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Triple C Beef Ribs Recipe


Smoked beef ribs
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4.72 from 45 votes
Taking the recipe over the top, I have created a dry rub featuring three Cs – coffee, cocoa, and chile. With its combination of sweet, savory, and spice, this rub tastes equally good when cooking other cuts of beef.

Serve with: a porter or stout.


Course:
Dinner
,
Main Course
Cuisine:
American

Makes:

Servings: 2 rack each

Takes:

Prep Time: 10 minutes
Cook Time: 6 hours

Ingredients

  • 2 tablespoons ground coffee
  • 1 tablespoon brown sugar
  • 1 tablespoon cocoa powder
  • 1 tablespoon ancho chile powder
  • 2 teaspoons ground black pepper
  • 1 rack beef back ribs (approximately 2 1/2 pound rack)
  • 3/4 teaspoon Morton coarse kosher salt (1/4 teaspoon per pound of meat)
Notes:
About the salt: Remember, kosher salt is half the concentration of table salt so if you use table salt, use half as much. Click here to read more about salt and how it works.
Metric conversion:

These recipes were created in US Customary measurements and the conversion to metric is being done by calculations. They should be accurate, but it is possible there could be an error. If you find one, please let us know in the comments at the bottom of the page

Method

  • Prep. Combine the rub ingredients in a small bowl and set aside while you prepare the ribs.
  • Remove the membrane from the ribs (read more on removing the membrane here).
  • Season the ribs with Kosher salt. If you can, give the salt 1 to 2 hours to be absorbed. The process of salting in advance is called dry brining. The rule of thumb is 1/2 teaspoon of kosher salt per pound of meat, but ribs are about 50% meat, so use about 1/4 teaspoon per pound. You can simply eyeball it by sprinkling on the same amount of salt you would sprinkle on the ribs if they were served to you unsalted.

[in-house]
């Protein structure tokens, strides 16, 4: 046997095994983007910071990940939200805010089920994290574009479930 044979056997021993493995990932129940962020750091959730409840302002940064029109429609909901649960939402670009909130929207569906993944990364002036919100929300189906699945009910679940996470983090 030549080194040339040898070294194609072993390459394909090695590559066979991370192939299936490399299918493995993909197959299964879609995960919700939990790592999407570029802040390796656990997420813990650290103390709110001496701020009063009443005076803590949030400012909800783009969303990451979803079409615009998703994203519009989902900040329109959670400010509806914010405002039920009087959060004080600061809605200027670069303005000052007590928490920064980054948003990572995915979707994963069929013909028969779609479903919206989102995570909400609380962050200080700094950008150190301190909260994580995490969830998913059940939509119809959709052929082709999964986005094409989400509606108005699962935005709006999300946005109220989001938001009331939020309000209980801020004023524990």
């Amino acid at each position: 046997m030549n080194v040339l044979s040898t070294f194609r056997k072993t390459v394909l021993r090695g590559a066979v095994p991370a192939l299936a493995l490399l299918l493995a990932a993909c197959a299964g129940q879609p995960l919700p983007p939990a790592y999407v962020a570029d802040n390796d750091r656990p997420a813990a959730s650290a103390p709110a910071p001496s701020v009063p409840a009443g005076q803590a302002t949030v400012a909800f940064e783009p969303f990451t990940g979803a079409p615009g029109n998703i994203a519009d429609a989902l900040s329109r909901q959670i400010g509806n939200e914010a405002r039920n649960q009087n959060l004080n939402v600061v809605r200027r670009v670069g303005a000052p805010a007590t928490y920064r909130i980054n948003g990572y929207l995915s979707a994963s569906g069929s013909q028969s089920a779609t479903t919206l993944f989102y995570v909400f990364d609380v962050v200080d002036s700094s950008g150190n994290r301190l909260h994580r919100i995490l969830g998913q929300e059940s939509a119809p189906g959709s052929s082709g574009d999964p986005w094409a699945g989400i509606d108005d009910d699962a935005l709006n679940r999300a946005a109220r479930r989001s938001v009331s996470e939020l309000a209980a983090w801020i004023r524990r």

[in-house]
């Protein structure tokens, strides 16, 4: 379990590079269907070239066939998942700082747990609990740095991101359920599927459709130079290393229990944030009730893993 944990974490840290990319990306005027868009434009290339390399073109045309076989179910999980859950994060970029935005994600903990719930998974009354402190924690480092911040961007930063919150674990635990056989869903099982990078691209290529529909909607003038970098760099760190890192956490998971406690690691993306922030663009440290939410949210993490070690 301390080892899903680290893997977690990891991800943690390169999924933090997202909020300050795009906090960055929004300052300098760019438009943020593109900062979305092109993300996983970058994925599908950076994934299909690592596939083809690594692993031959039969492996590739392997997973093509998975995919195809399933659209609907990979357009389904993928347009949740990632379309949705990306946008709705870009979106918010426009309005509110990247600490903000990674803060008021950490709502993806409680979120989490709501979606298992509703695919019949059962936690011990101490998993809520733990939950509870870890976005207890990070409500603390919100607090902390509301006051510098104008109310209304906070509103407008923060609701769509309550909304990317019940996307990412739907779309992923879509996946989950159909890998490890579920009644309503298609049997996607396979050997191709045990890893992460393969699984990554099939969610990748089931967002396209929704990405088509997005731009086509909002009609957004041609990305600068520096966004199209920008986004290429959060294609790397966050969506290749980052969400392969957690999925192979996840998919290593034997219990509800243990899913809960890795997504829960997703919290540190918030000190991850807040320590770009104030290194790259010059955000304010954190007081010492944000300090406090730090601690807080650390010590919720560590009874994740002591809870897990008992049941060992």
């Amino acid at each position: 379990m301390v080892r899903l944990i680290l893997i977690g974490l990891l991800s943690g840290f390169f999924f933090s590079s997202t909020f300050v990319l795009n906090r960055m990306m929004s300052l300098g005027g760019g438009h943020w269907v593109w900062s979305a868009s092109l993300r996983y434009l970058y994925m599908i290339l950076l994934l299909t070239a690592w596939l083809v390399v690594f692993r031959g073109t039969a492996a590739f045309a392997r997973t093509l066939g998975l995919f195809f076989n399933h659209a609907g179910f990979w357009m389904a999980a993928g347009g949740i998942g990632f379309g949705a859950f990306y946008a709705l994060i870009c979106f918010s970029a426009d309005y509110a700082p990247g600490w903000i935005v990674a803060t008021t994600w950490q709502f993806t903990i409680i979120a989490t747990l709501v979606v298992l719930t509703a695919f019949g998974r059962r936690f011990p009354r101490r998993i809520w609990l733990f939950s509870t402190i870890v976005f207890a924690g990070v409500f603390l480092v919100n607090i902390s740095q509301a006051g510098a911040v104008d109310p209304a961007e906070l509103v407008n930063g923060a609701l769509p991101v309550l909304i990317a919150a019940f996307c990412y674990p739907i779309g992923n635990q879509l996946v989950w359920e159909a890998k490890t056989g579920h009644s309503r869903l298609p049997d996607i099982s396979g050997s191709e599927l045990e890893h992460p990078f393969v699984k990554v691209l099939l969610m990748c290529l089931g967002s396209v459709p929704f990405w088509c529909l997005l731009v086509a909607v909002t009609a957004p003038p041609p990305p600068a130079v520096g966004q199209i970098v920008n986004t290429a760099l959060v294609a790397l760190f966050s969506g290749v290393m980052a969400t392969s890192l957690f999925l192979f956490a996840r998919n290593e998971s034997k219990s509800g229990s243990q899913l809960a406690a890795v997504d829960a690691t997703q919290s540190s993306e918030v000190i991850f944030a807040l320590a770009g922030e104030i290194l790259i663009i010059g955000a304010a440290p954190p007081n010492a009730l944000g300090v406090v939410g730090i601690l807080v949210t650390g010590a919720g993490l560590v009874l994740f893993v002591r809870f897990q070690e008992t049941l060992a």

• Fire up. Prepare a smoker for indirect cooking. Alternatively, you can set up a charcoal grill for 2-zone cooking by placing a chimney full of pre-heated charcoal briquets on one side of the grill's charcoal grate in order to create direct and indirect cooking zones. Adjust the smoker or grill vents to bring the temperature to about 225°F and add 2 to 3 chunks of your favorite smoking wood to the charcoal for flavor. On a gas grill, adjust the temperature knobs so that one half of the grill is off and the other half is heated enough to maintain a temperature of approximately 225°F on the indirect side. 
  • Cook. Once the smoker or grill is ready, season the ribs on both sides with the dry rub mixture. 
  • Place the rack of ribs on the main cooking grate as far away from the heat source as possible. Set the lid on the grill with the fully opened top vent positioned directly above the ribs in order to force the smoke over and around the meat. Allow the ribs to smoke until the meat is tender and has reached an internal temperature of 203°F, approximately 6 hours.
  • Serve. Remove the ribs from the grill, slice between the bones, and serve immediately.